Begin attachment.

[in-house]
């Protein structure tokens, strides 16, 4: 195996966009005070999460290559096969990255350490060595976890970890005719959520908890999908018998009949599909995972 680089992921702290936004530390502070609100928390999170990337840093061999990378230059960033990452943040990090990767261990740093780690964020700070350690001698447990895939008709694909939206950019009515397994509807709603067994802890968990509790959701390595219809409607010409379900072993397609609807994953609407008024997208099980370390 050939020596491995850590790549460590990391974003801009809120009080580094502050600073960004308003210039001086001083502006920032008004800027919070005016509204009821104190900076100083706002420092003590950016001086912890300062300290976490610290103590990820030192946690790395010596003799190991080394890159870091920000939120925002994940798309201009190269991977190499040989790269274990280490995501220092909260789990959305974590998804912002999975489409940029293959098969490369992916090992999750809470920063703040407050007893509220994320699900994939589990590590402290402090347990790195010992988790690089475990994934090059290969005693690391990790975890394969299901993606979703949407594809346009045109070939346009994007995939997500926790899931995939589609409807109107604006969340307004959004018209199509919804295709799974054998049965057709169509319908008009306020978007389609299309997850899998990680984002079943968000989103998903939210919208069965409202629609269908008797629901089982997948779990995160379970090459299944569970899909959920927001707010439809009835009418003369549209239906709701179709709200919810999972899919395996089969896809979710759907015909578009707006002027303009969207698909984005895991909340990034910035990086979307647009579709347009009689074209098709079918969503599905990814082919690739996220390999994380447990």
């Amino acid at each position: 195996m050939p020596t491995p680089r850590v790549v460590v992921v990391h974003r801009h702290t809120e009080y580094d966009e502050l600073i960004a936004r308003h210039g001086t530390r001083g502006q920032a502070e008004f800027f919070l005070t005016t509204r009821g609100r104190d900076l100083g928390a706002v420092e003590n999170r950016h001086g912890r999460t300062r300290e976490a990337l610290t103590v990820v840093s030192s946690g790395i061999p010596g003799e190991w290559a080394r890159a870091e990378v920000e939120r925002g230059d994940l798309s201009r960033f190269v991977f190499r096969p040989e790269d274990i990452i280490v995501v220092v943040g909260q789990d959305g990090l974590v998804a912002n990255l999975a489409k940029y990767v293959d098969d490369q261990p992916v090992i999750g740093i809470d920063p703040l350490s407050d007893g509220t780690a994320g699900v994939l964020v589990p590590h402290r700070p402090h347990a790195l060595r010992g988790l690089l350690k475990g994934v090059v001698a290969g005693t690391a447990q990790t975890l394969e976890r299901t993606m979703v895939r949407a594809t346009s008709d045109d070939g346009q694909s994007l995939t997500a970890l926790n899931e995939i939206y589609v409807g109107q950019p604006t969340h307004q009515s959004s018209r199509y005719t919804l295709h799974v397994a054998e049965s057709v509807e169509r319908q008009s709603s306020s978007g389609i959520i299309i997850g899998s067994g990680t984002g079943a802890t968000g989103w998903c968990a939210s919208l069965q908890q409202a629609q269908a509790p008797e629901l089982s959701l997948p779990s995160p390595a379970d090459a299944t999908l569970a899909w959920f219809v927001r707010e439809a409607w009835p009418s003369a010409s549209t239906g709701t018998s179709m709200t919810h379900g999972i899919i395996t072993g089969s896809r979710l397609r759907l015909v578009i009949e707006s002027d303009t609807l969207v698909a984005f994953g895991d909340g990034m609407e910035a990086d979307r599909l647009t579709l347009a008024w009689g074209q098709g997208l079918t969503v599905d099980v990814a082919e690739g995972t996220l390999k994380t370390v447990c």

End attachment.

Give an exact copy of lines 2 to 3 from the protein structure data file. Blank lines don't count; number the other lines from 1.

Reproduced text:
């Protein structure tokens, strides 16, 4: 195996966009005070999460290559096969990255350490060595976890970890005719959520908890999908018998009949599909995972 680089992921702290936004530390502070609100928390999170990337840093061999990378230059960033990452943040990090990767261990740093780690964020700070350690001698447990895939008709694909939206950019009515397994509807709603067994802890968990509790959701390595219809409607010409379900072993397609609807994953609407008024997208099980370390 050939020596491995850590790549460590990391974003801009809120009080580094502050600073960004308003210039001086001083502006920032008004800027919070005016509204009821104190900076100083706002420092003590950016001086912890300062300290976490610290103590990820030192946690790395010596003799190991080394890159870091920000939120925002994940798309201009190269991977190499040989790269274990280490995501220092909260789990959305974590998804912002999975489409940029293959098969490369992916090992999750809470920063703040407050007893509220994320699900994939589990590590402290402090347990790195010992988790690089475990994934090059290969005693690391990790975890394969299901993606979703949407594809346009045109070939346009994007995939997500926790899931995939589609409807109107604006969340307004959004018209199509919804295709799974054998049965057709169509319908008009306020978007389609299309997850899998990680984002079943968000989103998903939210919208069965409202629609269908008797629901089982997948779990995160379970090459299944569970899909959920927001707010439809009835009418003369549209239906709701179709709200919810999972899919395996089969896809979710759907015909578009707006002027303009969207698909984005895991909340990034910035990086979307647009579709347009009689074209098709079918969503599905990814082919690739996220390999994380447990």
């Amino acid at each position: 195996m050939p020596t491995p680089r850590v790549v460590v992921v990391h974003r801009h702290t809120e009080y580094d966009e502050l600073i960004a936004r308003h210039g001086t530390r001083g502006q920032a502070e008004f800027f919070l005070t005016t509204r009821g609100r104190d900076l100083g928390a706002v420092e003590n999170r950016h001086g912890r999460t300062r300290e976490a990337l610290t103590v990820v840093s030192s946690g790395i061999p010596g003799e190991w290559a080394r890159a870091e990378v920000e939120r925002g230059d994940l798309s201009r960033f190269v991977f190499r096969p040989e790269d274990i990452i280490v995501v220092v943040g909260q789990d959305g990090l974590v998804a912002n990255l999975a489409k940029y990767v293959d098969d490369q261990p992916v090992i999750g740093i809470d920063p703040l350490s407050d007893g509220t780690a994320g699900v994939l964020v589990p590590h402290r700070p402090h347990a790195l060595r010992g988790l690089l350690k475990g994934v090059v001698a290969g005693t690391a447990q990790t975890l394969e976890r299901t993606m979703v895939r949407a594809t346009s008709d045109d070939g346009q694909s994007l995939t997500a970890l926790n899931e995939i939206y589609v409807g109107q950019p604006t969340h307004q009515s959004s018209r199509y005719t919804l295709h799974v397994a054998e049965s057709v509807e169509r319908q008009s709603s306020s978007g389609i959520i299309i997850g899998s067994g990680t984002g079943a802890t968000g989103w998903c968990a939210s919208l069965q908890q409202a629609q269908a509790p008797e629901l089982s959701l997948p779990s995160p390595a379970d090459a299944t999908l569970a899909w959920f219809v927001r707010e439809a409607w009835p009418s003369a010409s549209t239906g709701t018998s179709m709200t919810h379900g999972i899919i395996t072993g089969s896809r979710l397609r759907l015909v578009i009949e707006s002027d303009t609807l969207v698909a984005f994953g895991d909340g990034m609407e910035a990086d979307r599909l647009t579709l347009a008024w009689g074209q098709g997208l079918t969503v599905d099980v990814a082919e690739g995972t996220l390999k994380t370390v447990c």